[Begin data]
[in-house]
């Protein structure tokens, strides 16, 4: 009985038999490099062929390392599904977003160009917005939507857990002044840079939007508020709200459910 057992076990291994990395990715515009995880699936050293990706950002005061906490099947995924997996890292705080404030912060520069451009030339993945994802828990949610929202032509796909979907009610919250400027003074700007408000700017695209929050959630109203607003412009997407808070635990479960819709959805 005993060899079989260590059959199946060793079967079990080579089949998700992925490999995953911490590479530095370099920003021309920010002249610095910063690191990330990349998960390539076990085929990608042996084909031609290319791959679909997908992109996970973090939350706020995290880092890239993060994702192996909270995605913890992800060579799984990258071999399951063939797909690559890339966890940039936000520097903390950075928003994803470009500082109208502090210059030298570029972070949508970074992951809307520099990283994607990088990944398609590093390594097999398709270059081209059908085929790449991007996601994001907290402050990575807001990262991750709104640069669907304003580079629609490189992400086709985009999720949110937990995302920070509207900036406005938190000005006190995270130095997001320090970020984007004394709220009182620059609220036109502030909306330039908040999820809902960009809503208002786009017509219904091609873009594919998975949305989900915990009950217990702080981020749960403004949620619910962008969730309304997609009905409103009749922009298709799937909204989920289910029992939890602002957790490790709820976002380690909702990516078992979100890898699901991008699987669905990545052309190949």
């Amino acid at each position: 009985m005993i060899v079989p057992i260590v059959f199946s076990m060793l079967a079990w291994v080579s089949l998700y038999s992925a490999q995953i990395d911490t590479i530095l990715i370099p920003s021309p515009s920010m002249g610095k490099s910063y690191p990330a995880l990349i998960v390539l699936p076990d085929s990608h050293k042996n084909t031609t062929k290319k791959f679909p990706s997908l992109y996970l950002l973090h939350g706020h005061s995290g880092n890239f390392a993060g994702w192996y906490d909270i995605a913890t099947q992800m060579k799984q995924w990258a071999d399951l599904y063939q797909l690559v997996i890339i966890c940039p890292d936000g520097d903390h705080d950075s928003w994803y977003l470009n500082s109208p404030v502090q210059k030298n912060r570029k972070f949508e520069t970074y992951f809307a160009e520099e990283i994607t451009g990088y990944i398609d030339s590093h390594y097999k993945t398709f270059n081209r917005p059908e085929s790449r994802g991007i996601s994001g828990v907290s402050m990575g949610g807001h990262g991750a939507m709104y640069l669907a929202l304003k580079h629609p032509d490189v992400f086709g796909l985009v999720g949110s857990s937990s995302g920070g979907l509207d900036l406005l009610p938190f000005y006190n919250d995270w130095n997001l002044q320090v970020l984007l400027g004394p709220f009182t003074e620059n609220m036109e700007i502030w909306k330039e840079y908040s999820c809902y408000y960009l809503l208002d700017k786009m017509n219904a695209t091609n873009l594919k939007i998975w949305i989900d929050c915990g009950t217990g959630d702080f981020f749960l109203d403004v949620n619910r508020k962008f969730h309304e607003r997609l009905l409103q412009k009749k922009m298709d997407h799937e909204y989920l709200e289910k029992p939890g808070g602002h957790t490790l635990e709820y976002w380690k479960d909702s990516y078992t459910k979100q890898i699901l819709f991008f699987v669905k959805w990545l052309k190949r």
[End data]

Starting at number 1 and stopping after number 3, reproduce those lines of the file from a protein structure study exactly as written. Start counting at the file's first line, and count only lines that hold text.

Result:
[in-house]
């Protein structure tokens, strides 16, 4: 009985038999490099062929390392599904977003160009917005939507857990002044840079939007508020709200459910 057992076990291994990395990715515009995880699936050293990706950002005061906490099947995924997996890292705080404030912060520069451009030339993945994802828990949610929202032509796909979907009610919250400027003074700007408000700017695209929050959630109203607003412009997407808070635990479960819709959805 005993060899079989260590059959199946060793079967079990080579089949998700992925490999995953911490590479530095370099920003021309920010002249610095910063690191990330990349998960390539076990085929990608042996084909031609290319791959679909997908992109996970973090939350706020995290880092890239993060994702192996909270995605913890992800060579799984990258071999399951063939797909690559890339966890940039936000520097903390950075928003994803470009500082109208502090210059030298570029972070949508970074992951809307520099990283994607990088990944398609590093390594097999398709270059081209059908085929790449991007996601994001907290402050990575807001990262991750709104640069669907304003580079629609490189992400086709985009999720949110937990995302920070509207900036406005938190000005006190995270130095997001320090970020984007004394709220009182620059609220036109502030909306330039908040999820809902960009809503208002786009017509219904091609873009594919998975949305989900915990009950217990702080981020749960403004949620619910962008969730309304997609009905409103009749922009298709799937909204989920289910029992939890602002957790490790709820976002380690909702990516078992979100890898699901991008699987669905990545052309190949």
């Amino acid at each position: 009985m005993i060899v079989p057992i260590v059959f199946s076990m060793l079967a079990w291994v080579s089949l998700y038999s992925a490999q995953i990395d911490t590479i530095l990715i370099p920003s021309p515009s920010m002249g610095k490099s910063y690191p990330a995880l990349i998960v390539l699936p076990d085929s990608h050293k042996n084909t031609t062929k290319k791959f679909p990706s997908l992109y996970l950002l973090h939350g706020h005061s995290g880092n890239f390392a993060g994702w192996y906490d909270i995605a913890t099947q992800m060579k799984q995924w990258a071999d399951l599904y063939q797909l690559v997996i890339i966890c940039p890292d936000g520097d903390h705080d950075s928003w994803y977003l470009n500082s109208p404030v502090q210059k030298n912060r570029k972070f949508e520069t970074y992951f809307a160009e520099e990283i994607t451009g990088y990944i398609d030339s590093h390594y097999k993945t398709f270059n081209r917005p059908e085929s790449r994802g991007i996601s994001g828990v907290s402050m990575g949610g807001h990262g991750a939507m709104y640069l669907a929202l304003k580079h629609p032509d490189v992400f086709g796909l985009v999720g949110s857990s937990s995302g920070g979907l509207d900036l406005l009610p938190f000005y006190n919250d995270w130095n997001l002044q320090v970020l984007l400027g004394p709220f009182t003074e620059n609220m036109e700007i502030w909306k330039e840079y908040s999820c809902y408000y960009l809503l208002d700017k786009m017509n219904a695209t091609n873009l594919k939007i998975w949305i989900d929050c915990g009950t217990g959630d702080f981020f749960l109203d403004v949620n619910r508020k962008f969730h309304e607003r997609l009905l409103q412009k009749k922009m298709d997407h799937e909204y989920l709200e289910k029992p939890g808070g602002h957790t490790l635990e709820y976002w380690k479960d909702s990516y078992t459910k979100q890898i699901l819709f991008f699987v669905k959805w990545l052309k190949r």